Agathis macrophylla Mast.

Araucariaceae

Native to the southwestern Pacific Ocean in  Fiji, Vanuatu, and the Solomon Islands where it is threatened by selective logging and deforestation.

Associated Names:

Fijian kauri pine, kauri, ndakua and ndakua makadre

Distribution

Found in the southwestern Pacific in the Republic of Fiji (Kadavu Island, Viti Levu and Vanua Levu); the Solomon Islands (Santa Cruz Group (Utupua Island, Vanikoro Island)); Vanuatu: Anatom Island [Aneityum], Erromango Island, Tanna Island. The extent of occurrence is in excess of 20,000km². The area of occupancy (AOO) is estimated to be 189km². The size of the global population is unknown.

Habitat and Ecology

Agathis macrophylla is an emergent tree in lowland to low montane tropical rainforest; usually growing in soils derived from volcanic rocks like basalt. Its altitudinal range is recorded from herbarium collections as being between 75 to 900m above sea-level. In Fiji on the main islands it is most common between 600 and 900m above sea-level. This species appears to behave as a normal component of rainforests dominated by angiosperms; this means that it is capable of small-gap regeneration like other large forest trees.

Human Uses

The wood of this species is white or sometimes with a reddish hue and known in Fiji as Dakua wood and in the Santa Cruz Group as Vanikoro kauri. It is very valuable and used for construction, for flooring in houses, for masts, booms and spars in sailing boats, for carpentry and for furniture making. Resin is tapped from trees, but also dug from the ground (subfossil resin) and used in making varnishes, pottery glazing, and dying cloth black with the smoke from burning it. Fijian kauri pine has been planted as a forestry tree in the Solomon Islands (Santa Cruz Group) and elsewhere in the SW Pacific in an attempt to obtain timber more sustainably from a truly renewable resource.

Conservation Status

Global status

Endangered B2ab(i,ii,iii,iv,v)

Agathis macrophylla meets the B2 criteria for Endangered as its AOO is certainly less than 500km² and there is continuing decline due to logging and deforestation in at least some parts of its range. This situation is exacerbated by the nearly total lack of protected areas relevant to the species; only one fairly substantial reserve exists.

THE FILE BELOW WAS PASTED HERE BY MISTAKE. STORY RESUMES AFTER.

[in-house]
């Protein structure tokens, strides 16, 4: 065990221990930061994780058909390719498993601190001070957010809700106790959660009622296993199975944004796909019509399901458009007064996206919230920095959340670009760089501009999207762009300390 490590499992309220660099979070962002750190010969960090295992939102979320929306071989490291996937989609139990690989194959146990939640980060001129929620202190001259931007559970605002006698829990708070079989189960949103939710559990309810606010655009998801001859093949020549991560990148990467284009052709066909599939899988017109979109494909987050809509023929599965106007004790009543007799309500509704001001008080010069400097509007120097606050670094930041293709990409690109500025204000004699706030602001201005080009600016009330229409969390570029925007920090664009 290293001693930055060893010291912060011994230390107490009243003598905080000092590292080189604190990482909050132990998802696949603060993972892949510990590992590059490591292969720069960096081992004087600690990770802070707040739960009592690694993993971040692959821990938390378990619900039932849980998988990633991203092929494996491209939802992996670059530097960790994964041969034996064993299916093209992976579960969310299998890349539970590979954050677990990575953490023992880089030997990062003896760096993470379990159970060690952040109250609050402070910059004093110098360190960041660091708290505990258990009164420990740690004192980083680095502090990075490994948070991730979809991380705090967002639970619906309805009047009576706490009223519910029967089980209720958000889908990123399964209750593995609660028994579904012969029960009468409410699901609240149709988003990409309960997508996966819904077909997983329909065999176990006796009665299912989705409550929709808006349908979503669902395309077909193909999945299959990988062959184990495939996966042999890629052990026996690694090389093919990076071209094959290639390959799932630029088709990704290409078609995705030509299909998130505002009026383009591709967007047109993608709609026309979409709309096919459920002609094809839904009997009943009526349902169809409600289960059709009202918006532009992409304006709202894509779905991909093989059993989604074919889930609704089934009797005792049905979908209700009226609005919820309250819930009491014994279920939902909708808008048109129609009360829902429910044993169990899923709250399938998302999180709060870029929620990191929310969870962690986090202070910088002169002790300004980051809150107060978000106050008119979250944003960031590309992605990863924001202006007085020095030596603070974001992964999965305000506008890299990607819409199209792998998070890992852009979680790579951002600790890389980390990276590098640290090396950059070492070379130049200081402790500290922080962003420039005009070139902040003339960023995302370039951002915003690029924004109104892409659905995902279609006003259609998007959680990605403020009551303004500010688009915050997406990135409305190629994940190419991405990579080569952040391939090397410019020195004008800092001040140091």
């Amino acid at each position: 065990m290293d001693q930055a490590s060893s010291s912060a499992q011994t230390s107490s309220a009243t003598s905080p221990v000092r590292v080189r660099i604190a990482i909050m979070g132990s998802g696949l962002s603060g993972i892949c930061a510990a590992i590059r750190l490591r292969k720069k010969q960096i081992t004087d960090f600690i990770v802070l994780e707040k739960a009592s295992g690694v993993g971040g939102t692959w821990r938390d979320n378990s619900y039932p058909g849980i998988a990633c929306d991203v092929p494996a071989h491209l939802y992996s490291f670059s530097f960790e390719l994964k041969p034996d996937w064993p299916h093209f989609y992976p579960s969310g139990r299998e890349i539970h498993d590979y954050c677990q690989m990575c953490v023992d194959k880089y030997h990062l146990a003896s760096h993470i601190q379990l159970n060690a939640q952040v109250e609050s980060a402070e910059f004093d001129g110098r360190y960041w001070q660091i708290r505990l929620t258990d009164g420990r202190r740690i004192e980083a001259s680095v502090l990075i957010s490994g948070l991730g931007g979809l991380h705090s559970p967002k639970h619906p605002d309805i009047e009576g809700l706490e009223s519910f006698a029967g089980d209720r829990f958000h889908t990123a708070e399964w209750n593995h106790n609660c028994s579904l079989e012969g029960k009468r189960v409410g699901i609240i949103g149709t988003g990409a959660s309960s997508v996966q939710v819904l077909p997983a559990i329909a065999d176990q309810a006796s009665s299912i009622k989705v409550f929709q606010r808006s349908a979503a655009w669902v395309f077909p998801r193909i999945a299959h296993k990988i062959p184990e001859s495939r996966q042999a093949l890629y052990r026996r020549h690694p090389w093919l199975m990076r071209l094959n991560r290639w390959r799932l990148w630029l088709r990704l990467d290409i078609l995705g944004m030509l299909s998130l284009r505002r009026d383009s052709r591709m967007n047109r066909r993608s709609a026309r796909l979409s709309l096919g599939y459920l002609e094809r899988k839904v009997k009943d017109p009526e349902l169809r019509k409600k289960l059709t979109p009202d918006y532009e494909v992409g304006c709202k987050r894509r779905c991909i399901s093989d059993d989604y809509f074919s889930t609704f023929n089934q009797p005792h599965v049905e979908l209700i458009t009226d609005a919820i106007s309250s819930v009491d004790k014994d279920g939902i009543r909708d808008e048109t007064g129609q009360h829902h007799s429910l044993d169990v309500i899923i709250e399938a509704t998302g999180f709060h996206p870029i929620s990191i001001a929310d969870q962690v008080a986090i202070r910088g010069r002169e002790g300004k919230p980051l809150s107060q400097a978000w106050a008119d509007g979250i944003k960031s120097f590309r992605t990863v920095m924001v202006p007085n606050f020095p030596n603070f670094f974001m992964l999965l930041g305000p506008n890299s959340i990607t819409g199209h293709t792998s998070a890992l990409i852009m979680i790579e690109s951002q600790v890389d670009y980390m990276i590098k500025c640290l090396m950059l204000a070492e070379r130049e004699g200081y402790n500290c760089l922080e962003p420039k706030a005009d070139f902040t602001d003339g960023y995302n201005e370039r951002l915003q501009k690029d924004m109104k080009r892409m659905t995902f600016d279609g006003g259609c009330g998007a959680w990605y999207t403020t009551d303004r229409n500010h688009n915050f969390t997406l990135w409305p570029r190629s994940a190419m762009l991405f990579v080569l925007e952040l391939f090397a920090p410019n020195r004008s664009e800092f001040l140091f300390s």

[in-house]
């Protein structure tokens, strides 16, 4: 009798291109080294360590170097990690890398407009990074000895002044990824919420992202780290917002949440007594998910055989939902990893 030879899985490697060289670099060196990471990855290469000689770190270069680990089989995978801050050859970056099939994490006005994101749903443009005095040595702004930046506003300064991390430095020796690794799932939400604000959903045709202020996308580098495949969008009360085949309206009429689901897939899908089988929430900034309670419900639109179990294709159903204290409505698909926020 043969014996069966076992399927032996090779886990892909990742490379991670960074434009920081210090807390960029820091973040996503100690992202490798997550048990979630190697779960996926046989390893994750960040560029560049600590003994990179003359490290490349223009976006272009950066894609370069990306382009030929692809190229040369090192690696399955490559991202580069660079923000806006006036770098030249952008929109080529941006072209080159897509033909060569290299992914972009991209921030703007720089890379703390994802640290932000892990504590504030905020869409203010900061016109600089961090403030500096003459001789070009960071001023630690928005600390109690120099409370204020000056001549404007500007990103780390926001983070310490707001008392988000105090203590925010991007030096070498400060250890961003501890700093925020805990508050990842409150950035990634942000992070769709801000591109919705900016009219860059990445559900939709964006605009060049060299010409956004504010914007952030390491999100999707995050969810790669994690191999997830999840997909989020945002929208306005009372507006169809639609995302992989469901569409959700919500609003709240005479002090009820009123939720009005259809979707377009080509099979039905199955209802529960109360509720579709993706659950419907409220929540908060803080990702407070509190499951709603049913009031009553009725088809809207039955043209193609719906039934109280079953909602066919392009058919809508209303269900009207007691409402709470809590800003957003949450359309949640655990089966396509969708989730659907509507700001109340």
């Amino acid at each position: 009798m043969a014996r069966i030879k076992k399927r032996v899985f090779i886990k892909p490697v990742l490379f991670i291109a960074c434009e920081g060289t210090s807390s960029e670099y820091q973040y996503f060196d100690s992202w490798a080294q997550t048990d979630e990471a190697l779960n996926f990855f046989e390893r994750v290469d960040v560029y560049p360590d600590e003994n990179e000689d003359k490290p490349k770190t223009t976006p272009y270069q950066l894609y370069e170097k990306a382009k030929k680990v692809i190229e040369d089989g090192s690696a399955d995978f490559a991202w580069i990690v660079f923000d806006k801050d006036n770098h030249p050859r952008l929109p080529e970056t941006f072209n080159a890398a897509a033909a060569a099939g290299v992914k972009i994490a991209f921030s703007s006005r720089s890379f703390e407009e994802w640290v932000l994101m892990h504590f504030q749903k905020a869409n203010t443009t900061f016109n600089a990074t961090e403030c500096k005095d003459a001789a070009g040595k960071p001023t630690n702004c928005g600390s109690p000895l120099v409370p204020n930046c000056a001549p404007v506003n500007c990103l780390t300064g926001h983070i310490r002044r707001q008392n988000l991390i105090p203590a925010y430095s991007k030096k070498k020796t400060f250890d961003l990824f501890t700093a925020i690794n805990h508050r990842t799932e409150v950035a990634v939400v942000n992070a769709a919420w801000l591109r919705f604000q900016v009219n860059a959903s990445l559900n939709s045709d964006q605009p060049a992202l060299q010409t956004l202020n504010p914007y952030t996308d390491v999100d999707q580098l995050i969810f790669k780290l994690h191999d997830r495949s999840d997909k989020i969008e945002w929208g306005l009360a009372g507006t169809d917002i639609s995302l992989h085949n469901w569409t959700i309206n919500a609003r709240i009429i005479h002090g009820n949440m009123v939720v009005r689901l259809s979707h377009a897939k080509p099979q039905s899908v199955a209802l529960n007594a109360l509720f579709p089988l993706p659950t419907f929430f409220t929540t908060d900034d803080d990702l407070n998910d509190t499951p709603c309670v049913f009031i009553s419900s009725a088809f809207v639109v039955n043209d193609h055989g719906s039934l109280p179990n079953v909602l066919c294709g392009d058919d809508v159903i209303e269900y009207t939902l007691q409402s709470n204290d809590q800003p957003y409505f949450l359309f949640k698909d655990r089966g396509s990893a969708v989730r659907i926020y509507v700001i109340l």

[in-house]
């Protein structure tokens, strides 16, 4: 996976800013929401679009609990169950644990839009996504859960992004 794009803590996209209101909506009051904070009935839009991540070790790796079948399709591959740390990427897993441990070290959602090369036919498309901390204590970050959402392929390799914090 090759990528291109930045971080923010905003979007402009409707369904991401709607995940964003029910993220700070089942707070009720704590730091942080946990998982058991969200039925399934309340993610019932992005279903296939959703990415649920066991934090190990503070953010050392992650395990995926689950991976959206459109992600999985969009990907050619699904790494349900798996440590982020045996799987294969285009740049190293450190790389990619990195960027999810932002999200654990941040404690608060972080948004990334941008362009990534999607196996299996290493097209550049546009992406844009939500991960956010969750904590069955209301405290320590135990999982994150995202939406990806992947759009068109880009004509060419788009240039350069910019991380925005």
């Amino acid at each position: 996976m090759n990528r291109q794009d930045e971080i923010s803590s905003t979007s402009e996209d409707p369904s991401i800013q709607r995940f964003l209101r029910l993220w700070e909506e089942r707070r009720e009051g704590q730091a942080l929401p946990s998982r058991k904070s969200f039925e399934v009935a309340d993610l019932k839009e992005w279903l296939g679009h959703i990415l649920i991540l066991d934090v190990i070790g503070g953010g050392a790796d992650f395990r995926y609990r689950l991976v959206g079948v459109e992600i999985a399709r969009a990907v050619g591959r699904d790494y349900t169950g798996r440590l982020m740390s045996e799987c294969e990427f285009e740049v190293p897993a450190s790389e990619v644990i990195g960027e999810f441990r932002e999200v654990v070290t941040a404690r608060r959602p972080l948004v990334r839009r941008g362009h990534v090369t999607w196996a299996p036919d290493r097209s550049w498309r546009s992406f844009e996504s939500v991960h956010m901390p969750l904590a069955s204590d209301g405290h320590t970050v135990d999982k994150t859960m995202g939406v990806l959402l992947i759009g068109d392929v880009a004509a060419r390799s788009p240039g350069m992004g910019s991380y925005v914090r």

Previously, this species was listed as Near Threatened. However, individual island populations may well be severely threatened, e.g. that on Utupua in the Santa Cruz Group. Doyle (in Farjon & Page, 1999) assessed the species separately for each of the island groups as follows: Fiji: VU - Vulnerable, IUCN 1994-criteria A2d (>20% reduction within next three generations based on current exploitation levels) and B2e (continuing decline in the number of mature individuals). Santa Cruz Islands: NE - not evaluated. Vanuatu: VU - Vulnerable, IUCN 1994-criteria A2d and B2e. Agathis macrophylla is now quite rare outside plantations in the Santa Cruz Group, though an unlogged population apparently survives on the upper Lawrence River on Vanikoro.

Global threats

The major threat to this species is logging in natural forests, which is unsustainable but ongoing in some parts of its range. Deforestation has followed much logging in the past, reducing the AOO of the species, but this process, while not ceased, is slowing now.

Conservation Actions

The only protected area specifically designated for Agathis macrophylla is the Erromango Kauri Reserve in Vanuatu, on the island of that name. It protects 3205ha of rainforest with good stands of emergent Kauri. On Fiji, there are a few very small protected areas relevant to this species but almost all remaining stands of these trees are in forest without official protected status. No protected areas exist in the Santa Cruz Group on Utupua and Vanikoro Islands